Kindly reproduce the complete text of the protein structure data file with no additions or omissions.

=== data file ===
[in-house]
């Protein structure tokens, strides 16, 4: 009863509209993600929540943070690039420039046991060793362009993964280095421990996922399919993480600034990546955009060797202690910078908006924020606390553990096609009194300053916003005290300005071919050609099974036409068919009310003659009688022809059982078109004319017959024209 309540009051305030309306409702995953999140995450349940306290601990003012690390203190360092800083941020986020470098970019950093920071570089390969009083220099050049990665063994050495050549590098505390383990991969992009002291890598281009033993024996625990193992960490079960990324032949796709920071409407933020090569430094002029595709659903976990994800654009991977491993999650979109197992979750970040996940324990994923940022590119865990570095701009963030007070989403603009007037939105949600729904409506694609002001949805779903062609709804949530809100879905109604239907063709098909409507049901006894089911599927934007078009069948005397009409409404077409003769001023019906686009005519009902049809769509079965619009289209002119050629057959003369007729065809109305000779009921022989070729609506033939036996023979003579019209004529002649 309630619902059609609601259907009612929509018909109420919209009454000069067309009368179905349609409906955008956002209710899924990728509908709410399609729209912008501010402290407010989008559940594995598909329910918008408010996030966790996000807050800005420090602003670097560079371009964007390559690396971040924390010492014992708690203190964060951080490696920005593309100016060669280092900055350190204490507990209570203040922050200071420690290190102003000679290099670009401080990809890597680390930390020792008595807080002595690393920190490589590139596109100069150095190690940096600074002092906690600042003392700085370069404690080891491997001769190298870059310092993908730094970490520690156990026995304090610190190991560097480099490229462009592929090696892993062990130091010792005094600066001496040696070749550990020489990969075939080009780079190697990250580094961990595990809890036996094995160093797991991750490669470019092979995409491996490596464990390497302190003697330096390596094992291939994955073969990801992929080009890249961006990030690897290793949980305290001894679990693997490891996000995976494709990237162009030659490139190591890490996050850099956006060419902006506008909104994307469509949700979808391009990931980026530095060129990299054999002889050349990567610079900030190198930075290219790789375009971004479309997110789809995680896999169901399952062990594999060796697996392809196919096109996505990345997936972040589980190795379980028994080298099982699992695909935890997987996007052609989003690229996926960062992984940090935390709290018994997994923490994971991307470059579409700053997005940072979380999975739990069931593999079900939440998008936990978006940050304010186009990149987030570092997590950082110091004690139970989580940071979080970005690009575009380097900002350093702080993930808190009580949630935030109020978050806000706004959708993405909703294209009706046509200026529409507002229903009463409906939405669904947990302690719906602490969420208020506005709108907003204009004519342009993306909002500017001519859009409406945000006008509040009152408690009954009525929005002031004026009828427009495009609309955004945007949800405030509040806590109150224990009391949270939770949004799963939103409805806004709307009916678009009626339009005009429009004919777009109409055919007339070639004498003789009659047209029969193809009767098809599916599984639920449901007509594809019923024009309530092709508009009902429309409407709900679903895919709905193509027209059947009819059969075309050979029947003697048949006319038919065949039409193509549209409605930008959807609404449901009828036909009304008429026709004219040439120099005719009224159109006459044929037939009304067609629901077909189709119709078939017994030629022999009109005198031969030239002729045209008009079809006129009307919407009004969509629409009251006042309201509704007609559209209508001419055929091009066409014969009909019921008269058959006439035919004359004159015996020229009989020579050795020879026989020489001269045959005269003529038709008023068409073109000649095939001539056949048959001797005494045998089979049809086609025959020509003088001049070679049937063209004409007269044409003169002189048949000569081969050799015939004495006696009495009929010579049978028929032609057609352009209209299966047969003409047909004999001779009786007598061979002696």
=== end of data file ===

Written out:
[in-house]
């Protein structure tokens, strides 16, 4: 009863509209993600929540943070690039420039046991060793362009993964280095421990996922399919993480600034990546955009060797202690910078908006924020606390553990096609009194300053916003005290300005071919050609099974036409068919009310003659009688022809059982078109004319017959024209 309540009051305030309306409702995953999140995450349940306290601990003012690390203190360092800083941020986020470098970019950093920071570089390969009083220099050049990665063994050495050549590098505390383990991969992009002291890598281009033993024996625990193992960490079960990324032949796709920071409407933020090569430094002029595709659903976990994800654009991977491993999650979109197992979750970040996940324990994923940022590119865990570095701009963030007070989403603009007037939105949600729904409506694609002001949805779903062609709804949530809100879905109604239907063709098909409507049901006894089911599927934007078009069948005397009409409404077409003769001023019906686009005519009902049809769509079965619009289209002119050629057959003369007729065809109305000779009921022989070729609506033939036996023979003579019209004529002649 309630619902059609609601259907009612929509018909109420919209009454000069067309009368179905349609409906955008956002209710899924990728509908709410399609729209912008501010402290407010989008559940594995598909329910918008408010996030966790996000807050800005420090602003670097560079371009964007390559690396971040924390010492014992708690203190964060951080490696920005593309100016060669280092900055350190204490507990209570203040922050200071420690290190102003000679290099670009401080990809890597680390930390020792008595807080002595690393920190490589590139596109100069150095190690940096600074002092906690600042003392700085370069404690080891491997001769190298870059310092993908730094970490520690156990026995304090610190190991560097480099490229462009592929090696892993062990130091010792005094600066001496040696070749550990020489990969075939080009780079190697990250580094961990595990809890036996094995160093797991991750490669470019092979995409491996490596464990390497302190003697330096390596094992291939994955073969990801992929080009890249961006990030690897290793949980305290001894679990693997490891996000995976494709990237162009030659490139190591890490996050850099956006060419902006506008909104994307469509949700979808391009990931980026530095060129990299054999002889050349990567610079900030190198930075290219790789375009971004479309997110789809995680896999169901399952062990594999060796697996392809196919096109996505990345997936972040589980190795379980028994080298099982699992695909935890997987996007052609989003690229996926960062992984940090935390709290018994997994923490994971991307470059579409700053997005940072979380999975739990069931593999079900939440998008936990978006940050304010186009990149987030570092997590950082110091004690139970989580940071979080970005690009575009380097900002350093702080993930808190009580949630935030109020978050806000706004959708993405909703294209009706046509200026529409507002229903009463409906939405669904947990302690719906602490969420208020506005709108907003204009004519342009993306909002500017001519859009409406945000006008509040009152408690009954009525929005002031004026009828427009495009609309955004945007949800405030509040806590109150224990009391949270939770949004799963939103409805806004709307009916678009009626339009005009429009004919777009109409055919007339070639004498003789009659047209029969193809009767098809599916599984639920449901007509594809019923024009309530092709508009009902429309409407709900679903895919709905193509027209059947009819059969075309050979029947003697048949006319038919065949039409193509549209409605930008959807609404449901009828036909009304008429026709004219040439120099005719009224159109006459044929037939009304067609629901077909189709119709078939017994030629022999009109005198031969030239002729045209008009079809006129009307919407009004969509629409009251006042309201509704007609559209209508001419055929091009066409014969009909019921008269058959006439035919004359004159015996020229009989020579050795020879026989020489001269045959005269003529038709008023068409073109000649095939001539056949048959001797005494045998089979049809086609025959020509003088001049070679049937063209004409007269044409003169002189048949000569081969050799015939004495006696009495009929010579049978028929032609057609352009209209299966047969003409047909004999001779009786007598061979002696």